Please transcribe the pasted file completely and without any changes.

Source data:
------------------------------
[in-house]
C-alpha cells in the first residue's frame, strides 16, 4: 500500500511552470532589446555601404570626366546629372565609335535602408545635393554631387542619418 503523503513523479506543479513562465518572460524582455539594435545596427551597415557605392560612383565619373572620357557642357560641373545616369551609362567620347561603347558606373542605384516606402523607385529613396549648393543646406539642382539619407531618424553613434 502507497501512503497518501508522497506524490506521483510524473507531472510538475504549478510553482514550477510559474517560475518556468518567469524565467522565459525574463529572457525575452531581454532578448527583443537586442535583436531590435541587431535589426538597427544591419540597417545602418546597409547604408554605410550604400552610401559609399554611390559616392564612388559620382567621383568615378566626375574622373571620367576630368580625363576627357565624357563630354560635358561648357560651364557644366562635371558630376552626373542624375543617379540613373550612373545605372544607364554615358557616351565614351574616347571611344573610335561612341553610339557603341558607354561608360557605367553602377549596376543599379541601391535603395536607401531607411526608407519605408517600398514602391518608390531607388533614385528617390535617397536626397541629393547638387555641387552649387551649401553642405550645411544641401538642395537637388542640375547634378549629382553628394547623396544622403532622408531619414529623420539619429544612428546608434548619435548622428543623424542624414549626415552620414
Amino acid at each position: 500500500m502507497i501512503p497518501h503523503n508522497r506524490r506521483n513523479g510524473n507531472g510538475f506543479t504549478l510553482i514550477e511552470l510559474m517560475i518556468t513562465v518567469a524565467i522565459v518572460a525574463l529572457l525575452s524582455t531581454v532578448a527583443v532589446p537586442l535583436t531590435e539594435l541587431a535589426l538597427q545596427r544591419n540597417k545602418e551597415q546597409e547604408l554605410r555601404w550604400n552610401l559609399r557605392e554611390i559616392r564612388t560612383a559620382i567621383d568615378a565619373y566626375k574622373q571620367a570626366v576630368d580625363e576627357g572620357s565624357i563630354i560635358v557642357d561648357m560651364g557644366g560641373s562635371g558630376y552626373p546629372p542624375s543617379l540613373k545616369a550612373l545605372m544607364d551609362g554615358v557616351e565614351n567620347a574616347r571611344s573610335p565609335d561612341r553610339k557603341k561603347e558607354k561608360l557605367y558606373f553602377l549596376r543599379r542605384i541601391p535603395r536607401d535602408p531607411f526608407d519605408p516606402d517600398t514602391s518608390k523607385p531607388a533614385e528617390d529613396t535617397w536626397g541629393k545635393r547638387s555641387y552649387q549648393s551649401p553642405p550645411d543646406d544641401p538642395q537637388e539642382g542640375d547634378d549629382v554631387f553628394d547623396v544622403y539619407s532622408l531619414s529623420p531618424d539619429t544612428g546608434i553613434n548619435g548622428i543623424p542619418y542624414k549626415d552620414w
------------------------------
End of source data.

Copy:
[in-house]
C-alpha cells in the first residue's frame, strides 16, 4: 500500500511552470532589446555601404570626366546629372565609335535602408545635393554631387542619418 503523503513523479506543479513562465518572460524582455539594435545596427551597415557605392560612383565619373572620357557642357560641373545616369551609362567620347561603347558606373542605384516606402523607385529613396549648393543646406539642382539619407531618424553613434 502507497501512503497518501508522497506524490506521483510524473507531472510538475504549478510553482514550477510559474517560475518556468518567469524565467522565459525574463529572457525575452531581454532578448527583443537586442535583436531590435541587431535589426538597427544591419540597417545602418546597409547604408554605410550604400552610401559609399554611390559616392564612388559620382567621383568615378566626375574622373571620367576630368580625363576627357565624357563630354560635358561648357560651364557644366562635371558630376552626373542624375543617379540613373550612373545605372544607364554615358557616351565614351574616347571611344573610335561612341553610339557603341558607354561608360557605367553602377549596376543599379541601391535603395536607401531607411526608407519605408517600398514602391518608390531607388533614385528617390535617397536626397541629393547638387555641387552649387551649401553642405550645411544641401538642395537637388542640375547634378549629382553628394547623396544622403532622408531619414529623420539619429544612428546608434548619435548622428543623424542624414549626415552620414
Amino acid at each position: 500500500m502507497i501512503p497518501h503523503n508522497r506524490r506521483n513523479g510524473n507531472g510538475f506543479t504549478l510553482i514550477e511552470l510559474m517560475i518556468t513562465v518567469a524565467i522565459v518572460a525574463l529572457l525575452s524582455t531581454v532578448a527583443v532589446p537586442l535583436t531590435e539594435l541587431a535589426l538597427q545596427r544591419n540597417k545602418e551597415q546597409e547604408l554605410r555601404w550604400n552610401l559609399r557605392e554611390i559616392r564612388t560612383a559620382i567621383d568615378a565619373y566626375k574622373q571620367a570626366v576630368d580625363e576627357g572620357s565624357i563630354i560635358v557642357d561648357m560651364g557644366g560641373s562635371g558630376y552626373p546629372p542624375s543617379l540613373k545616369a550612373l545605372m544607364d551609362g554615358v557616351e565614351n567620347a574616347r571611344s573610335p565609335d561612341r553610339k557603341k561603347e558607354k561608360l557605367y558606373f553602377l549596376r543599379r542605384i541601391p535603395r536607401d535602408p531607411f526608407d519605408p516606402d517600398t514602391s518608390k523607385p531607388a533614385e528617390d529613396t535617397w536626397g541629393k545635393r547638387s555641387y552649387q549648393s551649401p553642405p550645411d543646406d544641401p538642395q537637388e539642382g542640375d547634378d549629382v554631387f553628394d547623396v544622403y539619407s532622408l531619414s529623420p531618424d539619429t544612428g546608434i553613434n548619435g548622428i543623424p542619418y542624414k549626415d552620414w